We need justice to #ChangeTheNation

24 Jan 2020

In the absence of government leadership, our grieving families and communities are leading the way to change the nation.

My spirit is sore. On the eve of this new decade a Yorta Yorta woman, Veronica Nelson Walker, was arrested for shoplifting, denied bail and died shortly after. Reports say she was overhead by other imprisoned people screaming and crying out for help.

We are still reeling from two violent police shootings at the end of 2019. Tragically, 29-year-old Yamatji woman, Ms Clarke, was shot by police in Geraldton, WA, and died in hospital in September. The community called for answers about the police response and use of the gun. A month later, Kumanjayi Walker, a 19-year-old Warlpiri man from NT’s Yuendumu community, was shot by police after he attended a community funeral. There are concerns he wasn’t provided adequate medical assistance. It is reported that, while he died in the police station  family and Elders were outside, refused access to be with him.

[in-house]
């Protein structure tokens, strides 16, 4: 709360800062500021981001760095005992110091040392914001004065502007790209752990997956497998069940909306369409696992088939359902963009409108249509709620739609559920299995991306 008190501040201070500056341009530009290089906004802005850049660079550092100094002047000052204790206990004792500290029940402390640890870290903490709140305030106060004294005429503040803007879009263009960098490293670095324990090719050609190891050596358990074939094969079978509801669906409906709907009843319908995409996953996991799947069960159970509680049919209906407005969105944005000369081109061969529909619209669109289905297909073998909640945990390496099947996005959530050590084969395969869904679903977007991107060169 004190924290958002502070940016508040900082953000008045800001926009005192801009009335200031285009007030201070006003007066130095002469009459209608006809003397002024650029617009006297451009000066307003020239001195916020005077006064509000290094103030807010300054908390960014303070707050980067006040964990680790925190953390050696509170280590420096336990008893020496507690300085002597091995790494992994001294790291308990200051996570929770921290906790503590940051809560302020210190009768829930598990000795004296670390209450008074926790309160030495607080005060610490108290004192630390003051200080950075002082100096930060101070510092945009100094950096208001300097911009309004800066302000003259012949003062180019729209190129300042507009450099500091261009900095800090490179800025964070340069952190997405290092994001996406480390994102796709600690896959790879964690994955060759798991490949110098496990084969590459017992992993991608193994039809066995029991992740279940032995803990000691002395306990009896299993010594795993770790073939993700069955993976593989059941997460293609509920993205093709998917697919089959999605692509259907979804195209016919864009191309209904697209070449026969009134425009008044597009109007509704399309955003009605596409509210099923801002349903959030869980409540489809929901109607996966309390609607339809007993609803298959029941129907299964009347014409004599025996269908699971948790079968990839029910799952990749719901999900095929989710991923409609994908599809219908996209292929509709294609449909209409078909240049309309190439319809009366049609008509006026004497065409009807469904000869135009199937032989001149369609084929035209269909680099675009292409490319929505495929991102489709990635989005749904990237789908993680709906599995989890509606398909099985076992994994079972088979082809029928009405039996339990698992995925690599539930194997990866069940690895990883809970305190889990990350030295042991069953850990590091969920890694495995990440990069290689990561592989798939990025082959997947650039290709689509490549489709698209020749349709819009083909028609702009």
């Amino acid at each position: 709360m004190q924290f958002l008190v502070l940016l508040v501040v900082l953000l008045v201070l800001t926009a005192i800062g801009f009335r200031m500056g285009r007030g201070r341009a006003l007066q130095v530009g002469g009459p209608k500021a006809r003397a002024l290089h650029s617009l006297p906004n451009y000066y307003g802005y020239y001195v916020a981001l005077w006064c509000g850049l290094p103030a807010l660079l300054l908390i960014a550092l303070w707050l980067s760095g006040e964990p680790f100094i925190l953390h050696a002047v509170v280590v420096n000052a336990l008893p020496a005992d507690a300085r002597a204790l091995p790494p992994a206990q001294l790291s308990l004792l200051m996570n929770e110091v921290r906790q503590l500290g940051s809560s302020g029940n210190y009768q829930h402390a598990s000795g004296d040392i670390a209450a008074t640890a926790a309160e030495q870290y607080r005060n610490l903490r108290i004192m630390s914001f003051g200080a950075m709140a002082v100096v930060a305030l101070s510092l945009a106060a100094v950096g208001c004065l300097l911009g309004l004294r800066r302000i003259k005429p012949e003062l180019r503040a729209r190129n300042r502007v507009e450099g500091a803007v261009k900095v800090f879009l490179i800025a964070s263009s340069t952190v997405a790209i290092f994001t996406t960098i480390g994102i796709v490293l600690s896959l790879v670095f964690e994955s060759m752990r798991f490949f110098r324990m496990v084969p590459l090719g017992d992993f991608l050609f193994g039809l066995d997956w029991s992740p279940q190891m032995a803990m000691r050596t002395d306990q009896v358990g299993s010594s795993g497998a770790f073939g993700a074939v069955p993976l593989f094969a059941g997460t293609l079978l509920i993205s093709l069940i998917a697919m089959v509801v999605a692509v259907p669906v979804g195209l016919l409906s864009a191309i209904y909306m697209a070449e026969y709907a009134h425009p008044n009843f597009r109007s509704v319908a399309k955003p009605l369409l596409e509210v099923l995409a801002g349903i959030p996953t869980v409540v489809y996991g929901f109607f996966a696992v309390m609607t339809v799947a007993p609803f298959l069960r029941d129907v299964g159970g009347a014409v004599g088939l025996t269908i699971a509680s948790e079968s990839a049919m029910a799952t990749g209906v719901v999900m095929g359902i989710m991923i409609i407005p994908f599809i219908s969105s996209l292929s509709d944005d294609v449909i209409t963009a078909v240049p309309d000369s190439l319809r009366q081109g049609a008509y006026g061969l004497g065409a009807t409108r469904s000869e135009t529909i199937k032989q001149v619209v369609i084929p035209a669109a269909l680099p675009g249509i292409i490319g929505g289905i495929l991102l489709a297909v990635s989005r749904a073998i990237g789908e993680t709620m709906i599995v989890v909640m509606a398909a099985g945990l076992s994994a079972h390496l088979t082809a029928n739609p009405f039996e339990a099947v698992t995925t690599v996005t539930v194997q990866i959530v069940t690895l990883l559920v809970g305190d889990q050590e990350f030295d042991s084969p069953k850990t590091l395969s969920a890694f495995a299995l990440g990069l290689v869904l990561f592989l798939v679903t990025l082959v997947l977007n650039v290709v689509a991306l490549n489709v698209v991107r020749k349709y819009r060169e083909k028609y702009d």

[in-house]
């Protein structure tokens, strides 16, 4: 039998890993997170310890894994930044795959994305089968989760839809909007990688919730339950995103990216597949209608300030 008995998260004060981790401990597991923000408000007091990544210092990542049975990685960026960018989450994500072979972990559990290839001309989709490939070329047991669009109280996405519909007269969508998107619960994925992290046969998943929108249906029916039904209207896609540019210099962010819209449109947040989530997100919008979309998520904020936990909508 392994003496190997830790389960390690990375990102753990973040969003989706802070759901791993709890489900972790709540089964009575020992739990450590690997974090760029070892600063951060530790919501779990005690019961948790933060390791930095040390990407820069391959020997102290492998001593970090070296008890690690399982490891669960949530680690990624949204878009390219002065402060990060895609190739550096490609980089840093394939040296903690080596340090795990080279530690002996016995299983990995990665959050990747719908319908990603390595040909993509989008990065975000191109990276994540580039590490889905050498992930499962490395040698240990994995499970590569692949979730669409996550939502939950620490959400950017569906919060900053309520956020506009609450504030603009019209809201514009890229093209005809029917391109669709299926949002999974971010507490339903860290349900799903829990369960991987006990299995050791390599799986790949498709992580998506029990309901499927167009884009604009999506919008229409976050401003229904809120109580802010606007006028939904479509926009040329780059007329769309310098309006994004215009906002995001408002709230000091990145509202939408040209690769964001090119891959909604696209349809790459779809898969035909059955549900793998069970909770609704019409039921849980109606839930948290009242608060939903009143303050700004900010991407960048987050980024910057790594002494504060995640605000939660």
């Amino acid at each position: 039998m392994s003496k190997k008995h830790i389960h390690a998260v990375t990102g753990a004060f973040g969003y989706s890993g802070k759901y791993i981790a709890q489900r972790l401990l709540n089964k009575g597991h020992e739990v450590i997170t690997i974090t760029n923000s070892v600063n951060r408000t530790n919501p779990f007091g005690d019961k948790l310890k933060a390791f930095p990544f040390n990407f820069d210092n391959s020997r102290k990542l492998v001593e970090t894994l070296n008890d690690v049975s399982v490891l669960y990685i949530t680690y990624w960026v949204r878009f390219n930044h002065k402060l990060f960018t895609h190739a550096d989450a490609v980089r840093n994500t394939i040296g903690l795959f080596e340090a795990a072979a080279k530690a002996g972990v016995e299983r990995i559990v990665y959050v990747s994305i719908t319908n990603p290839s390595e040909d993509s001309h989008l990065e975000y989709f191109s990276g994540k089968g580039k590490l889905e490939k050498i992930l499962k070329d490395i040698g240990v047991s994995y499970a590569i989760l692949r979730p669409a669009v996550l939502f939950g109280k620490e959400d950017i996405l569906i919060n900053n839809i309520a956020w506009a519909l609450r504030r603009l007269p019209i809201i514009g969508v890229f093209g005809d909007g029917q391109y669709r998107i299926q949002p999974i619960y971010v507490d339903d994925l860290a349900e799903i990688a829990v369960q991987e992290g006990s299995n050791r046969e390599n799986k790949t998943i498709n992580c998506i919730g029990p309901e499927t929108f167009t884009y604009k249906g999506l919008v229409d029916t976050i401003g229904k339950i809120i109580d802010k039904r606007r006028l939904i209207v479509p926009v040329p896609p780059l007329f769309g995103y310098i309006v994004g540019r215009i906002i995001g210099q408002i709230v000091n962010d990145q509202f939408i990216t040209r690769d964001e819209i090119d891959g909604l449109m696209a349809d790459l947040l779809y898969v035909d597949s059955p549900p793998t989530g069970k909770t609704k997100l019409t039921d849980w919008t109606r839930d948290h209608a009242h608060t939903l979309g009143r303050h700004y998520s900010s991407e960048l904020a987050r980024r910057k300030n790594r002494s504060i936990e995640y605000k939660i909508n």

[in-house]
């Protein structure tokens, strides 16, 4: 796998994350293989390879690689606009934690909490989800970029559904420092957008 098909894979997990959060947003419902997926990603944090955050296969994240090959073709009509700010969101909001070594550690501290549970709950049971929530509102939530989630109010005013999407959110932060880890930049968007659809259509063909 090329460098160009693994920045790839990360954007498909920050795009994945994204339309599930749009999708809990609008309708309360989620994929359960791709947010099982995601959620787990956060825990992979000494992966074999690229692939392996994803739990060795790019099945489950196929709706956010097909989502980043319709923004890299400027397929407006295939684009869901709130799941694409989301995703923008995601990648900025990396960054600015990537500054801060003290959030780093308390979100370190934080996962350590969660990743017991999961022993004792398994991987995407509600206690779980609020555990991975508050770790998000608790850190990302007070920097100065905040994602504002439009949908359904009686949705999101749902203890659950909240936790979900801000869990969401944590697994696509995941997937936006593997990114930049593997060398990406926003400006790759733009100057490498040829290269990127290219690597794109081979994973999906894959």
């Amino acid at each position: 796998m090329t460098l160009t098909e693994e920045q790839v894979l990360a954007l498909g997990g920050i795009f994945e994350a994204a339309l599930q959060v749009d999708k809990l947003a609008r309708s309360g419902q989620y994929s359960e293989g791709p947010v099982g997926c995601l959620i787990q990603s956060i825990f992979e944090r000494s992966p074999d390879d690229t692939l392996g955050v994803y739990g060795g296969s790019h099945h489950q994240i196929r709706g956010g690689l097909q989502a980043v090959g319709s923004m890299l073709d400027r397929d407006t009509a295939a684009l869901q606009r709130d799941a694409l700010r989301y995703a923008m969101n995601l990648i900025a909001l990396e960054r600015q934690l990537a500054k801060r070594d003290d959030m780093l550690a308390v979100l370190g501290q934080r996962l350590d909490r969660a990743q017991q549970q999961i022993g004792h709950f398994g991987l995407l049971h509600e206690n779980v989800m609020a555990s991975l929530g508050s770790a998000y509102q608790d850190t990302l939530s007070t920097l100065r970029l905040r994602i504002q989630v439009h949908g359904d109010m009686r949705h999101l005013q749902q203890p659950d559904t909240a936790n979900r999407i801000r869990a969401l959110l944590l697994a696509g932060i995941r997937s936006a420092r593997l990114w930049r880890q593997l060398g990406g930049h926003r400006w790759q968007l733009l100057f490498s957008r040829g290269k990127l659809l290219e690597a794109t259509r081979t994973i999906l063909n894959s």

Tears rolled down my face as I comforted my close friend and family member of Kumanjayi Walker. I saw the deep pain in her and her sister’s eyes, the same pain I had heard earlier in the voices of Yuendumu community Elders. Police violence is killing our people, but where is the justice? In 2019, there were at least eight black deaths in custody.

In the absence of government leadership, our grieving families and communities are leading the way to change the nation. Thanks to years of campaigning from Ms Dhu’s family, advocates and Sister’s Inside Free Her campaign, the WA Government reformed imprisonment for unpaid fines. We saw this same leadership in November, when communities held rallies around the country for Kumanjayi Walker. At the rallies, mob held up their ochre covered hands to represent blood spilt. If it wasn’t for grassroots mob organising protests, this barely would have hit the news.

The police officer has been charged with murder. But for most of our loved ones lost, there is little or no accountability. No police officer has ever been found guilty of any offence for an Aboriginal death in custody.